The great thing about him besides his celebrity is his youth and vibrant energy, paired with an element of maturity and poise which gives him an extra boost of credibility for his efforts. And in just two years, Altidore has left his charitable footprint both locally and on a global scale, with plans to expand even farther. With a team comprised of sister Lindsey and his VP of Media Relations, they've worked to raise money and build community awareness for a number of projects in Haiti, including a project which would build a well to deliver clean water to 300-400 people in the area where his mother was born. It's only one of many things they've done to fulfill his quest to make a difference. Readers can see his website for a list of everything he's done with the Jozy Altidore Foundation.
"We have laid the ground work for success since Jozy restructured the foundation a few years ago, and we're excited about the future," says V.P of Media Relations and Foundation strategist, Jeremy Pond.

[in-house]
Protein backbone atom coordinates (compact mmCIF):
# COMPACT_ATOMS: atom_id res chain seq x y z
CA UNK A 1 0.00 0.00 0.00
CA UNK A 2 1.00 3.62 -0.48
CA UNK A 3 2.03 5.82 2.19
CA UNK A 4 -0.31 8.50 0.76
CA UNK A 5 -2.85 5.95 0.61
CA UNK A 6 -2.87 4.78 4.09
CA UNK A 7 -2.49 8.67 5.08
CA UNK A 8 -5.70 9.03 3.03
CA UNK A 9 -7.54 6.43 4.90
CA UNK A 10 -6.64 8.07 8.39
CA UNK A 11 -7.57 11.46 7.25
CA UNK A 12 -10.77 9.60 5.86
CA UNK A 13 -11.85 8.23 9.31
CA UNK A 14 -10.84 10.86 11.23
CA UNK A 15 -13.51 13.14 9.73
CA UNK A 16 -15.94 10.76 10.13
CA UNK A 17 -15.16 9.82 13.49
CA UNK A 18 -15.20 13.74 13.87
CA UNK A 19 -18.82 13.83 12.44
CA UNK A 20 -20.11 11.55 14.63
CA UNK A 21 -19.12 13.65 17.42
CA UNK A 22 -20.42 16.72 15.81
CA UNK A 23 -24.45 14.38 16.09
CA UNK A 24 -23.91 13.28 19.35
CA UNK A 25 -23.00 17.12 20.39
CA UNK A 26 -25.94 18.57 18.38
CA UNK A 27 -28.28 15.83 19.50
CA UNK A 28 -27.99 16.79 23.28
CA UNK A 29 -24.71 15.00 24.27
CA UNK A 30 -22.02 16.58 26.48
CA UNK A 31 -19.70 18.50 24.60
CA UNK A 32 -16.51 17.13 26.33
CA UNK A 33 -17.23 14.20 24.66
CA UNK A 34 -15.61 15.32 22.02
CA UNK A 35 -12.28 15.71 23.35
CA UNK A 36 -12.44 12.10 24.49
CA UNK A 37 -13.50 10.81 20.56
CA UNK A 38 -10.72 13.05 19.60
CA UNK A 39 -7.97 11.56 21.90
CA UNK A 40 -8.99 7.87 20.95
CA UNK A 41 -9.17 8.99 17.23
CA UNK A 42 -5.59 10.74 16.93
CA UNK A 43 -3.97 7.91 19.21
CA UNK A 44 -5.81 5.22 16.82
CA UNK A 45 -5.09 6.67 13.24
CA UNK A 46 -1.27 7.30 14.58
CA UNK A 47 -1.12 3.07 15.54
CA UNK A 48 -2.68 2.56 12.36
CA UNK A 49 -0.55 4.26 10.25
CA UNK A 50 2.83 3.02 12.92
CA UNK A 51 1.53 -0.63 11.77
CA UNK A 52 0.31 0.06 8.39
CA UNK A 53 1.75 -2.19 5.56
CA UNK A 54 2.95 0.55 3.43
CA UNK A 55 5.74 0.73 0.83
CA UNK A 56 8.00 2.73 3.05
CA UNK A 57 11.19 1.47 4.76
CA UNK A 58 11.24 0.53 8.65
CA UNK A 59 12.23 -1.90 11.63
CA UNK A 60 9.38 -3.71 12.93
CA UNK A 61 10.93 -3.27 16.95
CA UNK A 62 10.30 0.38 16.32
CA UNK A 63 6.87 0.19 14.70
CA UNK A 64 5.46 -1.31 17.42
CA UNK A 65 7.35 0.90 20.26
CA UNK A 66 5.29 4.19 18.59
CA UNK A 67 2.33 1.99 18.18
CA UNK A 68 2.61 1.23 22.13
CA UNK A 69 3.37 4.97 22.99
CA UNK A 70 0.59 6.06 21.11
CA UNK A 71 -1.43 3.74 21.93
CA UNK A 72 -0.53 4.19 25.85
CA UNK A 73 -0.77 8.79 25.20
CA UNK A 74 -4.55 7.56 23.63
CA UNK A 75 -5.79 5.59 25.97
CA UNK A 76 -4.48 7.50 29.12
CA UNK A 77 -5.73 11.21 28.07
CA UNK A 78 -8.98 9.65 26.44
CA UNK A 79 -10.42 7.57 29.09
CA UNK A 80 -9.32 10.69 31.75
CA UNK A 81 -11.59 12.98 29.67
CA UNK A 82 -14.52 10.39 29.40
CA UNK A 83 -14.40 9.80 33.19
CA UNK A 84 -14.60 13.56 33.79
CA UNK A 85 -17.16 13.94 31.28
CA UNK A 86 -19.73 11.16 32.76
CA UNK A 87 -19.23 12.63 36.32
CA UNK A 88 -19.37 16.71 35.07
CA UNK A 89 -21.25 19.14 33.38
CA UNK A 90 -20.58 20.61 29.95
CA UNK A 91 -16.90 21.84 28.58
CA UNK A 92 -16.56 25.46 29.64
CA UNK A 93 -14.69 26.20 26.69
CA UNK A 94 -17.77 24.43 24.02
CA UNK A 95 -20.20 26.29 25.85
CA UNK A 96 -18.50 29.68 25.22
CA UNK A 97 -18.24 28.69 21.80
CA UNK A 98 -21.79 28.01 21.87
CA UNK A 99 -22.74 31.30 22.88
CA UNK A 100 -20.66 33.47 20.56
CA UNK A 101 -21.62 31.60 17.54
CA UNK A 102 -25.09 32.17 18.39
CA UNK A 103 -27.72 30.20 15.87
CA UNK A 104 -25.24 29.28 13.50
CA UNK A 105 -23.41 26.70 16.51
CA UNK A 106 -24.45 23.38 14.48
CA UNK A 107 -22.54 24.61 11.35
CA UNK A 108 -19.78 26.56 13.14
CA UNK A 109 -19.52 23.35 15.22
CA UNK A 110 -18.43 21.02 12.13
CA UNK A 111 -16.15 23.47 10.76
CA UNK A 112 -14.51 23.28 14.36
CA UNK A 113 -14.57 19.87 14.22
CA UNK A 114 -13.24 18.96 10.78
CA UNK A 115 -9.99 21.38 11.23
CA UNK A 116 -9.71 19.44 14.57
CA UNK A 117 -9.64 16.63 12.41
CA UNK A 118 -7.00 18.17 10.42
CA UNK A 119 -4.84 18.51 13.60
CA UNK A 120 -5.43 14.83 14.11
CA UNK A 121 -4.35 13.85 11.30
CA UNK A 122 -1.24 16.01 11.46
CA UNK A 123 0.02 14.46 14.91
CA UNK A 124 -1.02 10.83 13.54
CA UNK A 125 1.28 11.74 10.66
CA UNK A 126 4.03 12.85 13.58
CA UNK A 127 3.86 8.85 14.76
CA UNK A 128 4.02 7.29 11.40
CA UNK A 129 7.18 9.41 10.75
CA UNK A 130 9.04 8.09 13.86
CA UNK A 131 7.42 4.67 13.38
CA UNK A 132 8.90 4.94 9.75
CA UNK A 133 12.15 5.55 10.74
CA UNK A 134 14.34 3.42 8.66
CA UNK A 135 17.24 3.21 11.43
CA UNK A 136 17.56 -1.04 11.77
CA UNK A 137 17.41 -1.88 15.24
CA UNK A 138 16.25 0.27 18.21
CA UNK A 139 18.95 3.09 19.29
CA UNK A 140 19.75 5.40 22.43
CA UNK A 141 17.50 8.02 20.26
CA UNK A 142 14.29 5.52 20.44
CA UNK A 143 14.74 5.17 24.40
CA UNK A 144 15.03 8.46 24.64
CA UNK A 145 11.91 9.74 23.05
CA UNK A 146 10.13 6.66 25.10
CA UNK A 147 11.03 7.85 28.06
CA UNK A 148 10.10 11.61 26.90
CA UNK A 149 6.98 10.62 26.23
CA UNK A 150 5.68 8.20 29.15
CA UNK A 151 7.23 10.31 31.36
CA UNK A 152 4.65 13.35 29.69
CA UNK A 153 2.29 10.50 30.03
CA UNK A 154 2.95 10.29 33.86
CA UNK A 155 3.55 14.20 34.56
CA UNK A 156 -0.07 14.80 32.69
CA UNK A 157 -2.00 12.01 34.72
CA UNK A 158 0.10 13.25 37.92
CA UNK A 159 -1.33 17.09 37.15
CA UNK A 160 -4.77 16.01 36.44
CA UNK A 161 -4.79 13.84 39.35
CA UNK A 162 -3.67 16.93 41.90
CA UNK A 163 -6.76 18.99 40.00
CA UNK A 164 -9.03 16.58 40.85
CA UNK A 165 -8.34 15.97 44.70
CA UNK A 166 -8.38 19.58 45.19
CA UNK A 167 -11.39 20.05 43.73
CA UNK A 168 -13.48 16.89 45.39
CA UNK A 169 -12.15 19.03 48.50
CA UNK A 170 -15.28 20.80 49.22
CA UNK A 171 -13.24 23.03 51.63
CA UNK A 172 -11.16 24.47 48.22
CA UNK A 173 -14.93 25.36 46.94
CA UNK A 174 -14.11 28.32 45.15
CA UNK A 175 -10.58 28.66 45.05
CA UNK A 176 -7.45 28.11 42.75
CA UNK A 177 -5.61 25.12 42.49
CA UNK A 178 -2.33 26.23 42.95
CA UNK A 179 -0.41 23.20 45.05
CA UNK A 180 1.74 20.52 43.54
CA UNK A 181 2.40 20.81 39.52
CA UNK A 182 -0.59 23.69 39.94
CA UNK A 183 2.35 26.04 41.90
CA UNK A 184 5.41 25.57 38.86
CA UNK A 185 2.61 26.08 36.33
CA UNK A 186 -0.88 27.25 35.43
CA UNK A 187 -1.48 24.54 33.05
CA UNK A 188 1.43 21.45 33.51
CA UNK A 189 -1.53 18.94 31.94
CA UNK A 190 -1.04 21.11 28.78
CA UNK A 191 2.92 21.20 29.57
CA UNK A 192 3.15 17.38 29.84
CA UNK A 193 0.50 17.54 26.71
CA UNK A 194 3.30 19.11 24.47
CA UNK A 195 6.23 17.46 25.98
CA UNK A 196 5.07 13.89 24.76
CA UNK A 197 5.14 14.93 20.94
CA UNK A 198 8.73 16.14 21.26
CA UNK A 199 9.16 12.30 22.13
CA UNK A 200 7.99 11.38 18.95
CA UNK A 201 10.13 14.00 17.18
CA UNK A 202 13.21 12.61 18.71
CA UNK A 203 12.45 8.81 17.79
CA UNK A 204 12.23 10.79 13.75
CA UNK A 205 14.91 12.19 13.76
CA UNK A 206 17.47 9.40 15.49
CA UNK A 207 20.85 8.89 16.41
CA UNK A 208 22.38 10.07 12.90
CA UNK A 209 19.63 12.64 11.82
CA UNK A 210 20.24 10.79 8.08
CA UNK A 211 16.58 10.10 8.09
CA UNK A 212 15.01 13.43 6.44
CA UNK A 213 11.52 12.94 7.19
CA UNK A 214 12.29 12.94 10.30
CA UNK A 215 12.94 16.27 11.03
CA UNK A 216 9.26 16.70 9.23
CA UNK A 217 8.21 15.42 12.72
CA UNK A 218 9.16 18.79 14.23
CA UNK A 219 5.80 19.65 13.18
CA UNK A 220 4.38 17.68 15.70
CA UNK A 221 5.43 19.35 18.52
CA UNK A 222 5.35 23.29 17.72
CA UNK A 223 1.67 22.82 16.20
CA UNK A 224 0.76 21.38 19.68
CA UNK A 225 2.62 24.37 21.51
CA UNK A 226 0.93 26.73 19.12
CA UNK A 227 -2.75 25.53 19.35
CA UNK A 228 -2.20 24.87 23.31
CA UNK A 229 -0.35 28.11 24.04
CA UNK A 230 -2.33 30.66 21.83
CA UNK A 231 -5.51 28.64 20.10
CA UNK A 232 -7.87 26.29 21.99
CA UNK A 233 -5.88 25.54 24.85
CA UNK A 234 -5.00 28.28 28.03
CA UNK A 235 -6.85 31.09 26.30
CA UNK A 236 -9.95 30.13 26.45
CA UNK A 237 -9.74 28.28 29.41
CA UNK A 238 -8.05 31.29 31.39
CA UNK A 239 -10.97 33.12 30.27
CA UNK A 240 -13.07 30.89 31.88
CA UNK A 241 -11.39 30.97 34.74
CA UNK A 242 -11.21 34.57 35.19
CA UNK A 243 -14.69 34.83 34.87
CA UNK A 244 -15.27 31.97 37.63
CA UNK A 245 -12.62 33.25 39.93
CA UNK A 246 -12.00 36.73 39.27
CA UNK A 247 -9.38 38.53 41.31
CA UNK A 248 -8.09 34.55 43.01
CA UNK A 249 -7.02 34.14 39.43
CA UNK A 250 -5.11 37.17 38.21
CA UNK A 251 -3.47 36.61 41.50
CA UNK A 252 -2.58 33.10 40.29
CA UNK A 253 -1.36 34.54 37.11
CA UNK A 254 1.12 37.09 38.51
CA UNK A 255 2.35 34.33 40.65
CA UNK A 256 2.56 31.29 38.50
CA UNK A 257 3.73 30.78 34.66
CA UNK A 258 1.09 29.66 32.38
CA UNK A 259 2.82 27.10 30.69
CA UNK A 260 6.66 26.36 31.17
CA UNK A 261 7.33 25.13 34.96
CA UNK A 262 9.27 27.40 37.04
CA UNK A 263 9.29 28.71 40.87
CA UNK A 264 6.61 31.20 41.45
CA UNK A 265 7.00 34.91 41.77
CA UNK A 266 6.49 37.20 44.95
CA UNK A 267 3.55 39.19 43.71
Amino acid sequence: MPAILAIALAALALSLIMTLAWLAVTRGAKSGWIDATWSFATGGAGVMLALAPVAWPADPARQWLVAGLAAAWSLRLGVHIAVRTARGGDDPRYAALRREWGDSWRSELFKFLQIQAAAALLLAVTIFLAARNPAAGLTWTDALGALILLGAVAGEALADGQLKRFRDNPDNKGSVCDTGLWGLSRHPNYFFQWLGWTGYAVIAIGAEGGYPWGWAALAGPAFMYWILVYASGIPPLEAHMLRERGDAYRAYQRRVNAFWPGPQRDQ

His sister Lindsey - the foundation's president- has worked with connections and groups worldwide for the Foundation to become involved in various areas which will benefit people in the U.S. and around the world. Teaming up with Adidas, students at the University of Pittsburgh, and the New York Red Bulls (where Altidore made his debut at age 16), he spearheaded a collective effort to work with kids at an orphanage in Haiti.
All of his achivements had me both moved and intrigued, so I asked him some questions about his charitable efforts, and how he's using his footprint to combat what he's endured with racism at his former Dutch club, AZ Alkmaar. (I'd like to add that he not only responded to the rasict behavior with class, but by setting a new record and helping his team lift the Dutch Cup for the first time in 31 years.)
KT: What motivated you to want to start your own foundation? Was there a particular cause or charity which inspired you?
JA: "I really wanted to give something back, not only to my community in Florida, but around the country and the world. As a professional athlete, I have the opportunity to help men, women and children and it gives me nothing but pleasure to see my foundation at work assisting those in need."
KT: Where do you envision the foundation in a few years? In other words, are there any goals you’ve set for funds raised, certain causes you want to support but haven’t had the chance yet?